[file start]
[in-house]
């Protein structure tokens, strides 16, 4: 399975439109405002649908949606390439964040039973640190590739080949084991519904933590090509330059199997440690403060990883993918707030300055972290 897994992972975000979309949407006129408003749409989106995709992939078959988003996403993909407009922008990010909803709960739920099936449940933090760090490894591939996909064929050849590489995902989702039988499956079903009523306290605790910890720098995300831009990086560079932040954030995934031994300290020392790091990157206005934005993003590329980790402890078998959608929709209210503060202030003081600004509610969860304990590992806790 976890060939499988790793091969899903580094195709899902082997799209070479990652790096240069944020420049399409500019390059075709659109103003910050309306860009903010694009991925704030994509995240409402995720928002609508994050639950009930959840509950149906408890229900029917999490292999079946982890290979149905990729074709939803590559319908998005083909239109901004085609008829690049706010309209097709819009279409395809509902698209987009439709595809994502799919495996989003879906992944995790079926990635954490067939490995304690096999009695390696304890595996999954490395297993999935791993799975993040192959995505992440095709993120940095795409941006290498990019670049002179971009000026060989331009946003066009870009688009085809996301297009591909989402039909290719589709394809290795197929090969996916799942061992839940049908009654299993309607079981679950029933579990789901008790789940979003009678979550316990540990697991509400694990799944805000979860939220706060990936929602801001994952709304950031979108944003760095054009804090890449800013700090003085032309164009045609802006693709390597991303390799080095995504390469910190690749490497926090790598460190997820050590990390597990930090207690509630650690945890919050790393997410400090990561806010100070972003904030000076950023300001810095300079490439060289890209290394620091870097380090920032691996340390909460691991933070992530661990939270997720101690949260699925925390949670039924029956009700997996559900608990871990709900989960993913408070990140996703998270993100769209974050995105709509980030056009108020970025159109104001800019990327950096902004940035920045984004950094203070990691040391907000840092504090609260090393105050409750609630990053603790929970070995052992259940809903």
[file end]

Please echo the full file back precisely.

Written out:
[in-house]
């Protein structure tokens, strides 16, 4: 399975439109405002649908949606390439964040039973640190590739080949084991519904933590090509330059199997440690403060990883993918707030300055972290 897994992972975000979309949407006129408003749409989106995709992939078959988003996403993909407009922008990010909803709960739920099936449940933090760090490894591939996909064929050849590489995902989702039988499956079903009523306290605790910890720098995300831009990086560079932040954030995934031994300290020392790091990157206005934005993003590329980790402890078998959608929709209210503060202030003081600004509610969860304990590992806790 976890060939499988790793091969899903580094195709899902082997799209070479990652790096240069944020420049399409500019390059075709659109103003910050309306860009903010694009991925704030994509995240409402995720928002609508994050639950009930959840509950149906408890229900029917999490292999079946982890290979149905990729074709939803590559319908998005083909239109901004085609008829690049706010309209097709819009279409395809509902698209987009439709595809994502799919495996989003879906992944995790079926990635954490067939490995304690096999009695390696304890595996999954490395297993999935791993799975993040192959995505992440095709993120940095795409941006290498990019670049002179971009000026060989331009946003066009870009688009085809996301297009591909989402039909290719589709394809290795197929090969996916799942061992839940049908009654299993309607079981679950029933579990789901008790789940979003009678979550316990540990697991509400694990799944805000979860939220706060990936929602801001994952709304950031979108944003760095054009804090890449800013700090003085032309164009045609802006693709390597991303390799080095995504390469910190690749490497926090790598460190997820050590990390597990930090207690509630650690945890919050790393997410400090990561806010100070972003904030000076950023300001810095300079490439060289890209290394620091870097380090920032691996340390909460691991933070992530661990939270997720101690949260699925925390949670039924029956009700997996559900608990871990709900989960993913408070990140996703998270993100769209974050995105709509980030056009108020970025159109104001800019990327950096902004940035920045984004950094203070990691040391907000840092504090609260090393105050409750609630990053603790929970070995052992259940809903």